On Being A Faculty

This clip from Spies Like Us is a great introduction to my topic for this post:

The line at the end – we’re not doctors – brings me back to my first post here in October where I touched on the idea of feeling a bit out of place with the wider faculty – something like a pretender. Still, being librarians in the wider academic community of campus is an important part of our roles.

Indeed, making use of these collegial connections is important to our success as members of the academic and library communities. My mentor and I attended a faculty lunch this past Friday where I knew several of the more senior faculty members there from across many colleges on campus. These connections not only give one an opportunity to be a representative for the library and share pertinent tools and services the library might provide to teaching faculty and students, but these connections can also foster cooperative research across the colleges. Beyond these immediate benefits, being more “plugged in” to the wider campus makes the librarians more visible in general, and keeps subject specialist librarians aware of current trends in research not only on the local campus, but within their wider respective disciplines.

Moreover, being a faculty – a whole faculty – creates a sense of community for all the involved parties – faculty, staff, students, and administration. This faculty community is responsible for the teaching and learning aspects of campus life, and so should come together not only to talk about the pedagogical aspects of that life, but also the scholarship aspects as well. Teaching faculty have many formal and informal opportunities to be a larger community, but librarians can be left out of this process if we don’t make sure we take part.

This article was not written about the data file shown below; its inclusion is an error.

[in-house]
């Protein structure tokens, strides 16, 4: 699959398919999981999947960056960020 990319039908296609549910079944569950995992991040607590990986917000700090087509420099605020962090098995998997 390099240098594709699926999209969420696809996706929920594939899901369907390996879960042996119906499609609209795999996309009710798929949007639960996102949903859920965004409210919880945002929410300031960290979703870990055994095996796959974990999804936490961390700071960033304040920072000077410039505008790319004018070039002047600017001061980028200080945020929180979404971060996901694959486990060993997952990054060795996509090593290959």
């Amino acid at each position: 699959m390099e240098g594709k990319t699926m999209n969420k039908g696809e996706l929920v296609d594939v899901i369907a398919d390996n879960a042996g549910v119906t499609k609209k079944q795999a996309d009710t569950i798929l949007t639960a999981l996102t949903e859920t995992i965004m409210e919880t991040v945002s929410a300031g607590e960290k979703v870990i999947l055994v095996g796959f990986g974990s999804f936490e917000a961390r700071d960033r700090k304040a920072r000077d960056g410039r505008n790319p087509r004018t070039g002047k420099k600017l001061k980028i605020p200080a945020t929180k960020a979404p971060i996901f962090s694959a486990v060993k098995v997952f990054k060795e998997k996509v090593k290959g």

So my challenge to you, fellow academic librarians, is this: make an effort this week to be a bit more plugged in. Have lunch with someone on campus whose research you admire (an academic’s favorite conversation topic is their research). Reach out to someone in your discipline, or to another discipline entirely. Your effort will help the library be an even more integral part of campus and academic life. Perhaps a more immediate reward is being able to attend one of the most exciting events on campus: commencement. To my mind, commencement is a time of reflection and a time of beginnings. Being able to attend these as a member of the wider campus faculty is an honor, and a joy – to come together with one collective voice and express joy and pride in our graduates. It is with this collective faculty voice in mind that I want to close with this photo:

Commencement in the Greek Theater at the University of Arkansas, Fayetteville, 1933. Image from Special Collections, University of Arkansas Libraries, Fayetteville
Commencement in the Greek Theater at the University of Arkansas, Fayetteville, 1933. Image credit: Special Collections, University of Arkansas Libraries, Fayetteville.

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